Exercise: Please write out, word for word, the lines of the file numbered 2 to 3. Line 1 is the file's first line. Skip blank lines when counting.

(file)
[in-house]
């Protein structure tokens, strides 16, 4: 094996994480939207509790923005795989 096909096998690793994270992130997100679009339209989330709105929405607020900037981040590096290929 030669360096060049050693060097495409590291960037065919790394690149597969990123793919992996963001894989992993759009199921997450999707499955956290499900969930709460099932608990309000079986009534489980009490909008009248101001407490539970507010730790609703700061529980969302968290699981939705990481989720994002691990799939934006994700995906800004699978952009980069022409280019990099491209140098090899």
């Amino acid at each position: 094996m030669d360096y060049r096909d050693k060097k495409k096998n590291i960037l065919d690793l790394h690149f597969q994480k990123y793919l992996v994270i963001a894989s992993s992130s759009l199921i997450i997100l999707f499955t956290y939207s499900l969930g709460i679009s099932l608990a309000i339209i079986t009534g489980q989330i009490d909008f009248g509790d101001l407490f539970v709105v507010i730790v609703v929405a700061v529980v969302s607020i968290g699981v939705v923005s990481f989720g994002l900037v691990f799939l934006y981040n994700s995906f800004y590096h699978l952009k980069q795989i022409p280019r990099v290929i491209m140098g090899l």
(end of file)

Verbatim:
């Protein structure tokens, strides 16, 4: 094996994480939207509790923005795989 096909096998690793994270992130997100679009339209989330709105929405607020900037981040590096290929 030669360096060049050693060097495409590291960037065919790394690149597969990123793919992996963001894989992993759009199921997450999707499955956290499900969930709460099932608990309000079986009534489980009490909008009248101001407490539970507010730790609703700061529980969302968290699981939705990481989720994002691990799939934006994700995906800004699978952009980069022409280019990099491209140098090899």
């Amino acid at each position: 094996m030669d360096y060049r096909d050693k060097k495409k096998n590291i960037l065919d690793l790394h690149f597969q994480k990123y793919l992996v994270i963001a894989s992993s992130s759009l199921i997450i997100l999707f499955t956290y939207s499900l969930g709460i679009s099932l608990a309000i339209i079986t009534g489980q989330i009490d909008f009248g509790d101001l407490f539970v709105v507010i730790v609703v929405a700061v529980v969302s607020i968290g699981v939705v923005s990481f989720g994002l900037v691990f799939l934006y981040n994700s995906f800004y590096h699978l952009k980069q795989i022409p280019r990099v290929i491209m140098g090899l």